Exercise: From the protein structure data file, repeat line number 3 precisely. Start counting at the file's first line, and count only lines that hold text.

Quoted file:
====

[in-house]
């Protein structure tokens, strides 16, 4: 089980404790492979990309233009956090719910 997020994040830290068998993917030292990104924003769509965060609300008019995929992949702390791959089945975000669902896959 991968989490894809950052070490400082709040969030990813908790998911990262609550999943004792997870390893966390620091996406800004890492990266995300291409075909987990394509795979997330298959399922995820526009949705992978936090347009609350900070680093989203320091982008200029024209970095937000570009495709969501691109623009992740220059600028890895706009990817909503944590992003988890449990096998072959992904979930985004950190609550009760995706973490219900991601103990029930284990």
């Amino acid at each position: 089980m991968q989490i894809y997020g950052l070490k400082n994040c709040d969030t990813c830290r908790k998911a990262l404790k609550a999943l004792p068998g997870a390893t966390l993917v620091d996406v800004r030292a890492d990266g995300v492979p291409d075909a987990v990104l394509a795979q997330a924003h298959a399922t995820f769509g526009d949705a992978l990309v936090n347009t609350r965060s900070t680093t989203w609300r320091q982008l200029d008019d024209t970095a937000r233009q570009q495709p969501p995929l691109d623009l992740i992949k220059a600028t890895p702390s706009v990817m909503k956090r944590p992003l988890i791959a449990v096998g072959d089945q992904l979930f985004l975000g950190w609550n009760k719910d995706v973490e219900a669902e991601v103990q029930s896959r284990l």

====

């Amino acid at each position: 089980m991968q989490i894809y997020g950052l070490k400082n994040c709040d969030t990813c830290r908790k998911a990262l404790k609550a999943l004792p068998g997870a390893t966390l993917v620091d996406v800004r030292a890492d990266g995300v492979p291409d075909a987990v990104l394509a795979q997330a924003h298959a399922t995820f769509g526009d949705a992978l990309v936090n347009t609350r965060s900070t680093t989203w609300r320091q982008l200029d008019d024209t970095a937000r233009q570009q495709p969501p995929l691109d623009l992740i992949k220059a600028t890895p702390s706009v990817m909503k956090r944590p992003l988890i791959a449990v096998g072959d089945q992904l979930f985004l975000g950190w609550n009760k719910d995706v973490e219900a669902e991601v103990q029930s896959r284990l």